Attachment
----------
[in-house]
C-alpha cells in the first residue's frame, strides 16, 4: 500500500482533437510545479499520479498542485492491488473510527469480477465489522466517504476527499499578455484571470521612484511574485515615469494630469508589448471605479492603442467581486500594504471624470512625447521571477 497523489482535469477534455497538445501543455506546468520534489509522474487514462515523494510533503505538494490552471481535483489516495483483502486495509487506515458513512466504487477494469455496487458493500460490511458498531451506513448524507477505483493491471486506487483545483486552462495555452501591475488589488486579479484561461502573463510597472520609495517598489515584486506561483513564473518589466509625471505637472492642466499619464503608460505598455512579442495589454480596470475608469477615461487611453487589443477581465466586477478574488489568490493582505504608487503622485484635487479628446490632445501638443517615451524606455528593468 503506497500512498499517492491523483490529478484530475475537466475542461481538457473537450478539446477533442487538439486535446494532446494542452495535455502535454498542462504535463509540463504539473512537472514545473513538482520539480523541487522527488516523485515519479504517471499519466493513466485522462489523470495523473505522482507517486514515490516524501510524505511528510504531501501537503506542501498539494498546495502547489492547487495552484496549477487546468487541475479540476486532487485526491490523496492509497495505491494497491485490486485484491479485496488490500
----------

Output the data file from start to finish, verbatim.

[in-house]
C-alpha cells in the first residue's frame, strides 16, 4: 500500500482533437510545479499520479498542485492491488473510527469480477465489522466517504476527499499578455484571470521612484511574485515615469494630469508589448471605479492603442467581486500594504471624470512625447521571477 497523489482535469477534455497538445501543455506546468520534489509522474487514462515523494510533503505538494490552471481535483489516495483483502486495509487506515458513512466504487477494469455496487458493500460490511458498531451506513448524507477505483493491471486506487483545483486552462495555452501591475488589488486579479484561461502573463510597472520609495517598489515584486506561483513564473518589466509625471505637472492642466499619464503608460505598455512579442495589454480596470475608469477615461487611453487589443477581465466586477478574488489568490493582505504608487503622485484635487479628446490632445501638443517615451524606455528593468 503506497500512498499517492491523483490529478484530475475537466475542461481538457473537450478539446477533442487538439486535446494532446494542452495535455502535454498542462504535463509540463504539473512537472514545473513538482520539480523541487522527488516523485515519479504517471499519466493513466485522462489523470495523473505522482507517486514515490516524501510524505511528510504531501501537503506542501498539494498546495502547489492547487495552484496549477487546468487541475479540476486532487485526491490523496492509497495505491494497491485490486485484491479485496488490500